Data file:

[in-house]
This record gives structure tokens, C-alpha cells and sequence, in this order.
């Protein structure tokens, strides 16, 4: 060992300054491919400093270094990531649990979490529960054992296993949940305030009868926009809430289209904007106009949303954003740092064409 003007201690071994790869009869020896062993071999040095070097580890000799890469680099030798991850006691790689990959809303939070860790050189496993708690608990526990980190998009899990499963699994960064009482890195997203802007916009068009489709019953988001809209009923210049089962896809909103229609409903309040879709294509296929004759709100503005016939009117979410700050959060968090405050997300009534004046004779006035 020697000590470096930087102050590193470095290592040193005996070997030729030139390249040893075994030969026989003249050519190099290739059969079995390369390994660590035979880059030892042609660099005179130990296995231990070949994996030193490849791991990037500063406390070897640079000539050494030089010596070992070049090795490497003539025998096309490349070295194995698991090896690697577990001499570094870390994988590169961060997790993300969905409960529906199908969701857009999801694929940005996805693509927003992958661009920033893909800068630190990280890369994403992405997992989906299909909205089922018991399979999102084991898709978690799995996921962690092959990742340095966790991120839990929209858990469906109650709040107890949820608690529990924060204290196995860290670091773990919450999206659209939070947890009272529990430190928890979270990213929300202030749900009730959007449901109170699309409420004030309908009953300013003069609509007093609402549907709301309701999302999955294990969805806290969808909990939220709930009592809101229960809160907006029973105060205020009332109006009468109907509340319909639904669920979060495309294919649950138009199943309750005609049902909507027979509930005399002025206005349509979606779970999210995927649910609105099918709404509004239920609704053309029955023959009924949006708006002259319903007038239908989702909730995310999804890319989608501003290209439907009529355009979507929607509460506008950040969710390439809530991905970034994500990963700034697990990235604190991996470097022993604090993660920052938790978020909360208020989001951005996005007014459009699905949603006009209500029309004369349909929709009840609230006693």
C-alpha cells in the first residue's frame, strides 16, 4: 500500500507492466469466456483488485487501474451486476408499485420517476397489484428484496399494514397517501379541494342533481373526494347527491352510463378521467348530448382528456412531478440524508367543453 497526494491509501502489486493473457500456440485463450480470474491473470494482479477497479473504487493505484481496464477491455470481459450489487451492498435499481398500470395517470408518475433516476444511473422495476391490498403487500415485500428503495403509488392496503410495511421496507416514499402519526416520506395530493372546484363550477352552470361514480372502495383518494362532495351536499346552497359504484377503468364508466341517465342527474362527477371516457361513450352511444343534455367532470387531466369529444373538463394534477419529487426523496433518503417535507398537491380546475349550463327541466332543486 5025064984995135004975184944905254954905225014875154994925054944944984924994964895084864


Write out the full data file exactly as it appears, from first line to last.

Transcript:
[in-house]
This record gives structure tokens, C-alpha cells and sequence, in this order.
């Protein structure tokens, strides 16, 4: 060992300054491919400093270094990531649990979490529960054992296993949940305030009868926009809430289209904007106009949303954003740092064409 003007201690071994790869009869020896062993071999040095070097580890000799890469680099030798991850006691790689990959809303939070860790050189496993708690608990526990980190998009899990499963699994960064009482890195997203802007916009068009489709019953988001809209009923210049089962896809909103229609409903309040879709294509296929004759709100503005016939009117979410700050959060968090405050997300009534004046004779006035 020697000590470096930087102050590193470095290592040193005996070997030729030139390249040893075994030969026989003249050519190099290739059969079995390369390994660590035979880059030892042609660099005179130990296995231990070949994996030193490849791991990037500063406390070897640079000539050494030089010596070992070049090795490497003539025998096309490349070295194995698991090896690697577990001499570094870390994988590169961060997790993300969905409960529906199908969701857009999801694929940005996805693509927003992958661009920033893909800068630190990280890369994403992405997992989906299909909205089922018991399979999102084991898709978690799995996921962690092959990742340095966790991120839990929209858990469906109650709040107890949820608690529990924060204290196995860290670091773990919450999206659209939070947890009272529990430190928890979270990213929300202030749900009730959007449901109170699309409420004030309908009953300013003069609509007093609402549907709301309701999302999955294990969805806290969808909990939220709930009592809101229960809160907006029973105060205020009332109006009468109907509340319909639904669920979060495309294919649950138009199943309750005609049902909507027979509930005399002025206005349509979606779970999210995927649910609105099918709404509004239920609704053309029955023959009924949006708006002259319903007038239908989702909730995310999804890319989608501003290209439907009529355009979507929607509460506008950040969710390439809530991905970034994500990963700034697990990235604190991996470097022993604090993660920052938790978020909360208020989001951005996005007014459009699905949603006009209500029309004369349909929709009840609230006693």
C-alpha cells in the first residue's frame, strides 16, 4: 500500500507492466469466456483488485487501474451486476408499485420517476397489484428484496399494514397517501379541494342533481373526494347527491352510463378521467348530448382528456412531478440524508367543453 497526494491509501502489486493473457500456440485463450480470474491473470494482479477497479473504487493505484481496464477491455470481459450489487451492498435499481398500470395517470408518475433516476444511473422495476391490498403487500415485500428503495403509488392496503410495511421496507416514499402519526416520506395530493372546484363550477352552470361514480372502495383518494362532495351536499346552497359504484377503468364508466341517465342527474362527477371516457361513450352511444343534455367532470387531466369529444373538463394534477419529487426523496433518503417535507398537491380546475349550463327541466332543486 5025064984995135004975184944905254954905225014875154994925054944944984924994964895084864